Thomas Klockau

My cousin’s Cutlass, despite being one year newer, was not as well-equipped as the triple burgundy ’76 Cutlass Supreme Brougham my aunt owned at the time. Despite having its paint and glass ruined by the nearby Blackhawk Foundry by the late ’80s, her car was much more luxurious, with its maroon crushed velour, barcolounger seating, and quartz digital clock. The ’77 had only an “Oldsmobile” logo instead of the clock. To announce to all passengers of what a cheapskate you were, ha ha.

1976 Cutlass Supreme interior Thomas Klockau

And the ’77 Cutlass steering wheel had an odd extrusion on the center of the steering wheel; Candy’s ’76 had a smooth steering wheel hub, as seen above. Hers had that same burgundy interior too.

Thomas Klockau

Also, the cool “eye-socket” A/C vents in the ’76s were replaced with boring rectangular vents on the ’77s. I have since learned that the new vents were added because the molds for the 1973–76 dash had simply worn out, requiring a hasty redesign for the final year of the Colonnade Cutlass.

But what of our gorgeous featured car? It had approximately 19,000 original miles the day I spotted it, almost ran off the road in shock, and launched myself out of my then-Volvo station wagon to check it out. I had the good fortune to sit in the drivers’ seat of this car, and I have to tell you I loved it! Those Brougham seats are something to experience I highly recommend trying one out, should you ever have the opportunity.

Thomas Klockau

While today’s car is missing that oh-so-impressive electronic digital clock from my childhood memory banks, it is otherwise well-equipped. Optional Oldsmobile goodies include the AM/FM stereo radio, air conditioning, cruise control and a rear-window defogger. And, of course, being an upper-crust GM midsize coupe, there was plenty of woodgrain trim to go around. Including the radio knobs.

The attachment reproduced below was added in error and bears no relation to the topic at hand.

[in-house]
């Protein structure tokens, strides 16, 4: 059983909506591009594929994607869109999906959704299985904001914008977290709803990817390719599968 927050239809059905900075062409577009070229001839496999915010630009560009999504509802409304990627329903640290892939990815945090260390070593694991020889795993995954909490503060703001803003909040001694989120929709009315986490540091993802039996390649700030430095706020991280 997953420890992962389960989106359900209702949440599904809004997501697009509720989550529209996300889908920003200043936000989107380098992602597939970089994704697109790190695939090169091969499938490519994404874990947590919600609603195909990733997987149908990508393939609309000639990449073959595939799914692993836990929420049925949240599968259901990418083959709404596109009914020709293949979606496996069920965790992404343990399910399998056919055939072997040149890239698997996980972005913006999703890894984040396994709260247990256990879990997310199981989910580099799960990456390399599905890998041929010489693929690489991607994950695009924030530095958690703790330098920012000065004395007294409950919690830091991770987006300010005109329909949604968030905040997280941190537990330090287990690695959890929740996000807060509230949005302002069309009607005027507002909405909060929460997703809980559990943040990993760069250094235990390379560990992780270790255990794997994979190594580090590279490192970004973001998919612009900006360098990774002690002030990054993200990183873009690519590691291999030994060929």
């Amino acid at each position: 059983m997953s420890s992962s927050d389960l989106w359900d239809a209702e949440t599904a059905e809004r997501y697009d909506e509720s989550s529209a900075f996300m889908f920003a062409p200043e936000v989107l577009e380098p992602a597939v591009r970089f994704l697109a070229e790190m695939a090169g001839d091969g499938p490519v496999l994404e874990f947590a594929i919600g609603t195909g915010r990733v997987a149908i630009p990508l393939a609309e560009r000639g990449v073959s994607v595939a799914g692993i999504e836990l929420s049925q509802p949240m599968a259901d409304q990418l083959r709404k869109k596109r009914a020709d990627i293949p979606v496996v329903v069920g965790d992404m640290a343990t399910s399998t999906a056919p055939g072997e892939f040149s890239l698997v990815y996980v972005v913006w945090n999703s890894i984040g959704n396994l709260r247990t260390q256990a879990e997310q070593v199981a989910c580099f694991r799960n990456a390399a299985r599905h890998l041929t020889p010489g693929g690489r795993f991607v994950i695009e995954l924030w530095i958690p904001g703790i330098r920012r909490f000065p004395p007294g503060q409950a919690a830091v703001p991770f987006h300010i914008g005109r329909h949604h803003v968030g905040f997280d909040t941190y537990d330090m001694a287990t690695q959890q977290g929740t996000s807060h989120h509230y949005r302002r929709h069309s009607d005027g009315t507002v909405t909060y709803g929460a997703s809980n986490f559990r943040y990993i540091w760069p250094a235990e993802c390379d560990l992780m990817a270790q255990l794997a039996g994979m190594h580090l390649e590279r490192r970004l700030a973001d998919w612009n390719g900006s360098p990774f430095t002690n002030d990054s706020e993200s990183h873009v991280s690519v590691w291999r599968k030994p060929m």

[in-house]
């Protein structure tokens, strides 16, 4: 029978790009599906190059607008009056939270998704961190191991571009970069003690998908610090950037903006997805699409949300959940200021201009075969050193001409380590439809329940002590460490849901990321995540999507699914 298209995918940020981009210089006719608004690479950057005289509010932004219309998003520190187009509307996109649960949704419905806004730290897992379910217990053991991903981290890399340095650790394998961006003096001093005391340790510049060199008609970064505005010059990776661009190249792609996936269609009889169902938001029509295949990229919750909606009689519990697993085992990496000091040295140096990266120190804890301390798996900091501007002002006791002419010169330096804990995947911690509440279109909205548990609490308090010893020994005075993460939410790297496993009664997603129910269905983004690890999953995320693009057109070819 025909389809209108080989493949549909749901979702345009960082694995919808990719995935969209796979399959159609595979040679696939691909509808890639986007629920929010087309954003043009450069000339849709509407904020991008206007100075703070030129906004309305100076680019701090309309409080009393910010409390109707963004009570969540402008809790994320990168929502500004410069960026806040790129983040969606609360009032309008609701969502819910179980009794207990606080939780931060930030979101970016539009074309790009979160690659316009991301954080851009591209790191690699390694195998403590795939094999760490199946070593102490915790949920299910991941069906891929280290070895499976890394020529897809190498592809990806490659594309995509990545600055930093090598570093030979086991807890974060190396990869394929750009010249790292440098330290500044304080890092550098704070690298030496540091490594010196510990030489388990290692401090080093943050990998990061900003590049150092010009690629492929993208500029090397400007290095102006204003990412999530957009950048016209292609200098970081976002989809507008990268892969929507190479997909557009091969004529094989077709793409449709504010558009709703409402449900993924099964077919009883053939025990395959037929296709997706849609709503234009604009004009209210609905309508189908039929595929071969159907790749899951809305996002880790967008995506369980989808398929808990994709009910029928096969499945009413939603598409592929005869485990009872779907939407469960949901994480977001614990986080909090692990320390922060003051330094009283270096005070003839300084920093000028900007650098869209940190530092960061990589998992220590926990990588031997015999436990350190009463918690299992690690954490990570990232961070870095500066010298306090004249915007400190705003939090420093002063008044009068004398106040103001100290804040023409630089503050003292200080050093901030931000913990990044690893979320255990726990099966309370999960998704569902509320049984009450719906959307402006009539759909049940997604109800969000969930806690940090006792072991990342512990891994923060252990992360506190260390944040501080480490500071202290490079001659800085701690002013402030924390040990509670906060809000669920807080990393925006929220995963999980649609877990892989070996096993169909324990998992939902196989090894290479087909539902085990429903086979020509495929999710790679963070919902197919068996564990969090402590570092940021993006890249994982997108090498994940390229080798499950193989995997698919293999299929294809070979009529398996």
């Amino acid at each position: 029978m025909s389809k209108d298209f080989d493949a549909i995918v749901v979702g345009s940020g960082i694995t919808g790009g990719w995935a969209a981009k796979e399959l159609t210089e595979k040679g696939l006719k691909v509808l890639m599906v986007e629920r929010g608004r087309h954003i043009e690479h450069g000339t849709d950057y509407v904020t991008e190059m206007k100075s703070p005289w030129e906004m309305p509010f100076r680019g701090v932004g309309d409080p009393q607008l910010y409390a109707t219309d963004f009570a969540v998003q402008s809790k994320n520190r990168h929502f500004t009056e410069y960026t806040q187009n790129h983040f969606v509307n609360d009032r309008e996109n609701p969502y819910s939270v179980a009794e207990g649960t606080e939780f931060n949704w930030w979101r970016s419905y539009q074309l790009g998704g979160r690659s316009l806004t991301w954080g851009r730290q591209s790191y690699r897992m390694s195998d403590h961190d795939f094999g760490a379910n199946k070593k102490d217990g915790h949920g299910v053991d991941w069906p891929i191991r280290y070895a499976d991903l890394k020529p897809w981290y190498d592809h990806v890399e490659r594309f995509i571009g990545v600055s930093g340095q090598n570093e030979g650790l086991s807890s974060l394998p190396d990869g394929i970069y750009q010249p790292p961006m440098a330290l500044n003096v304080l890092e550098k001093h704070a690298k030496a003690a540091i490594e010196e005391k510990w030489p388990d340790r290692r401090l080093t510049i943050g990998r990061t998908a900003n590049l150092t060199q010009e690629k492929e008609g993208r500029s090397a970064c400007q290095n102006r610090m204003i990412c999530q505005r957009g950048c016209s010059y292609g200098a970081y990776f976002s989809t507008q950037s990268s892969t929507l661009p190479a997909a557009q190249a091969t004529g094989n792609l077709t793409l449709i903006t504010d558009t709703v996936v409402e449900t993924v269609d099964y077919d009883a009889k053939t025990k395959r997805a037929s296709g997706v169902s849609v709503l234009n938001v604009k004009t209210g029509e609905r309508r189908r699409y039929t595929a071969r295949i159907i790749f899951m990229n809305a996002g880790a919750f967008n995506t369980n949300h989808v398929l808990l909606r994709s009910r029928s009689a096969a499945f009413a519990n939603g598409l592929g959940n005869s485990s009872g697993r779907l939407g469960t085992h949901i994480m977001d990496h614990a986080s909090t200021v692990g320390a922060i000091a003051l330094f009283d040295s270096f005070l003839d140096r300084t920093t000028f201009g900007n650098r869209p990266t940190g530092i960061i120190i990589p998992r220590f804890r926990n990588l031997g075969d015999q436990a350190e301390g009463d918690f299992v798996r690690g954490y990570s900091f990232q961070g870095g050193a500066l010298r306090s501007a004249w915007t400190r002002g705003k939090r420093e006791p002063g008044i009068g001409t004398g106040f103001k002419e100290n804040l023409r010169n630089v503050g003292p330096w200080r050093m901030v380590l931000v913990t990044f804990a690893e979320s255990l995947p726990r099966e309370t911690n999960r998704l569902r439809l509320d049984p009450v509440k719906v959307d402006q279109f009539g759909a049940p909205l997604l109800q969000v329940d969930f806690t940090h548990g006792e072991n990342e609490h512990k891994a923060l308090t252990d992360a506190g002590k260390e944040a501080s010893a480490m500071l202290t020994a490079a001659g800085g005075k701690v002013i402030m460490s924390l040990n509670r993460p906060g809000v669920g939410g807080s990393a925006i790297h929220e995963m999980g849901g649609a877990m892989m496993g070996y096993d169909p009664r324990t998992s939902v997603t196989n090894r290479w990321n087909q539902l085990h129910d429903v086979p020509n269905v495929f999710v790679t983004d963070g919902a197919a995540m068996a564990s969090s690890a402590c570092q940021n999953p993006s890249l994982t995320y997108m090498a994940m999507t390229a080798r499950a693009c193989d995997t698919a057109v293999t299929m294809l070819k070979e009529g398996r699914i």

Thomas Klockau

Quite simply, this Cutlass Brougham coupe was a beauty. I more or less walked around it in a daze, with a stupid grin on my face, randomly taking pictures the whole time. It was in very, very nice condition. This car had clearly been loved its entire life.

Thomas Klockau

During my all-too-brief look at this car, I could see absolutely no evidence of wear, tear, or abuse … a true time capsule. It had also been a local car since day one, sold new at Hacker Oldsmobile in Moline, Illinois. Which later became Green Chevrolet Chrysler-Plymouth, and which is today simply Green Chevrolet. Just look at that paint, that chrome! You cannot duplicate originality like this.

Thomas Klockau

I spotted this car on the way out to my folks for dinner, on September 19, 2013. It was quite a shock to see a car from my past! And in showroom condition no less. Had a time warp occurred, or was I just damn lucky? Apparently, I was damn lucky.

Thomas Klockau

And as luck would have it, the owner of South Hampton Service is a buddy of my dad’s. When I waltzed into the office and expressed my interest in documenting this fine survivor, Mark not only agreed, but asked, “Would you like me to move it so you can get better pictures?” As is frequently said in the classic 1996 film, Fargo, oh ya!

Thomas Klockau

Not only did that give me a better set of pictures to share with all you fine folks, but an added benefit was that I was able to hear that fabulous Oldsmobile 350-cubic-inch V-8 fire up and run. Oldsmobile got a lot of flak about putting 350 Chevys into Cutlasses and 88s back when these cars were new, but this ’77 has a genuine Oldsmobile V-8. I’ve probably heard Olds V-8s run before, but I wasn’t paying attention. After hearing Mark fire this one up, I have to tell you, the Olds V-8 sounds grand. Like a Harley or vintage Chris-Craft speedboat: blubblubblubblubblub. Nice. Very nice.

Thomas Klockau

And if that isn’t enough, this Brougham is among the last of the Colonnades ever built, as it had a build date of June 1977—just before the Aeroback Salons and notchback Cutlass A-bodies came on line for the 1978 model year. A pristine example of the most popular Oldsmobile coupe in history.

  • 1
  • /
  • 3

Comments

Share Leave comment
Read next Up next: This E-type with harlequin paint and a checkered past is worth a small fortune